Ibaka could be available when Raptors host Hornets

TORONTO -- If ever a team needed help, it is the Toronto Raptors.

They hope they achieved that Tuesday when they traded Terrence Ross and a first-round draft pick to the Orlando Magic for a much-needed power forward, Serge Ibaka.

"I think he's a great addition to any team," Raptors point guard Kyle Lowry said. "Especially ours where we add some shot-blocking, some outside shooting, some inside toughness, some athleticism running up and down the floor."

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Ibaka did not play in the Raptors' 105-94 loss to the Chicago Bulls at the United Center on Tuesday but could be available Wednesday -- although there is no guarantee -- when they play the Charlotte Hornets at the Air Canada Centre.

"We're at that point where I think everybody knows -- it's not rocket science -- that was a missing link on our team," Raptors president Masai Ujiri said. "Patrick (Patterson) has done a great job, but I think we needed a couple of guys in that position, a prime guy in that position. He's one of the better power forwards in the league and hopefully he fits in with us."

Patterson missed his fifth straight game Tuesday because of a left-knee contusion but is close to returning.

The Raptors (32-24) have lost 11 in a row to the Bulls, but more important is their current slump against all teams in which they have four wins in their past 15 games and are in danger of losing home-court advantage in the first round of the playoffs.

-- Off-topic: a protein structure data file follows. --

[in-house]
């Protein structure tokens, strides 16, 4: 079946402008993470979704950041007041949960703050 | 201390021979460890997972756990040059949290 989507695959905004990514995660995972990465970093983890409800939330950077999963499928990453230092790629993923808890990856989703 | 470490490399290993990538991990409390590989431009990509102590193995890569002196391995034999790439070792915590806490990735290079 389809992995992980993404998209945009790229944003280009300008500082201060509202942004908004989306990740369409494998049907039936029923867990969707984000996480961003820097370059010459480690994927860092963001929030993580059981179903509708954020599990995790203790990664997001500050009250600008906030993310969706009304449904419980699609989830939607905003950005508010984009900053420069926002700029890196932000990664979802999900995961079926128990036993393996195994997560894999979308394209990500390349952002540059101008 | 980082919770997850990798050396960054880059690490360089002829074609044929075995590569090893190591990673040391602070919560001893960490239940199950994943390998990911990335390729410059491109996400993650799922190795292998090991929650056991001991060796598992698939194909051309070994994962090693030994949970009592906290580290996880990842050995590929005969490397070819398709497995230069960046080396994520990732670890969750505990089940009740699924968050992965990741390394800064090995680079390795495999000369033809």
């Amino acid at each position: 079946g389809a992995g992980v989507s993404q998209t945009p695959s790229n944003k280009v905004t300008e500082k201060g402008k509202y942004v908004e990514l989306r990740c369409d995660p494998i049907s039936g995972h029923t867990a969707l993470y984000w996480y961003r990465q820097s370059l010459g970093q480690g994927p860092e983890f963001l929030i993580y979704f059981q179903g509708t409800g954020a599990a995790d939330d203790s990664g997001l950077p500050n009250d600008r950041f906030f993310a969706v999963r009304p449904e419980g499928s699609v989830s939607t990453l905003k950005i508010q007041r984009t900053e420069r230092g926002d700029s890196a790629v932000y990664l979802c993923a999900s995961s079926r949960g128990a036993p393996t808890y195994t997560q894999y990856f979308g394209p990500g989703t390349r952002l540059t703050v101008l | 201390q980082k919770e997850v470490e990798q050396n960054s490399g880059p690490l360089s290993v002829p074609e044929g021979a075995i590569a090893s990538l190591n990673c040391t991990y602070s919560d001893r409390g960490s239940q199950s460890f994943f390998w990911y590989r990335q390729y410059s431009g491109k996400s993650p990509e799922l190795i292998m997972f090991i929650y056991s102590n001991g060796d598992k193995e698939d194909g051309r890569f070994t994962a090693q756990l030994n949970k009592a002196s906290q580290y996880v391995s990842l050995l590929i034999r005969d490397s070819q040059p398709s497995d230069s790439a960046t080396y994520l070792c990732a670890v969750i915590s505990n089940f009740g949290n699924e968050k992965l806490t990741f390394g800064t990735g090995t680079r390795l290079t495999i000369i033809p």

They will face another struggling team. The Hornets have lost 10 of their past 11 games and are beginning a seven-game stretch on the road, where they are 8-18.

The Hornets (24-31) will be without centers Cody Zeller, who has missed eight of the past nine games with a quadriceps injury, and Miles Plumlee, who suffered a strained right calf muscle during the second half of the home loss to the Philadelphia 76ers on Monday.

The Hornets are not playing in a manner that opposing teams have become accustomed to seeing.

"If you ask other teams (about Charlotte), you'll hear, 'they don't beat themselves' and 'they're hard to play against,'" Hornets coach Steve Clifford said. "We're not hard to play against. Just not.

"That speaks to me getting them to understand that you have to change. You can't be the same person every year. If the challenge changes, you have to change. My job is to get them to understand that, and I haven't so far. We still have time, but it's getting late."

Some good news emerged from the loss to the 76ers when Kemba Walker ended a five-game scoring slump with a 29-point game. In his previous five games, he averaged 13.2 points on 21-for-74 shooting (28 percent) from the field.

Zeller's absence was part of the reason for Walker's slump because the center's ability to set screens on the pick-and-roll.

"Cody is an important part of Kemba's game," Clifford said. "Not critical, but important," Clifford said.

Even with the acquisition of Ibaka, the Raptors need to improve. "We're excited about Ibaka coming in, but we've got other things we've got to get fixed up before he comes in -- our defense, one."

"It starts with our leaders, me and DeMar (DeRozan)," Lowry said after the loss Tuesday. "We have to figure it out, find ways to push our teammates to be better and push ourselves to be better."

Lowry had 22 points Tuesday and DeRozan scored 18.

"This game is tough," Casey said. "If you're not ready mentally, physically ready to start the game and be in a tough mindset, the game gets away from you quick, and we weren't ready to play. I take the blame for that, not having the guys jacked up and ready to play the first half."

The Raptors have lost three in a row.

"Right now, we're a way below .500 team," Lowry said. "We're playing really bad basketball. It's crazy right now. We went from this to that."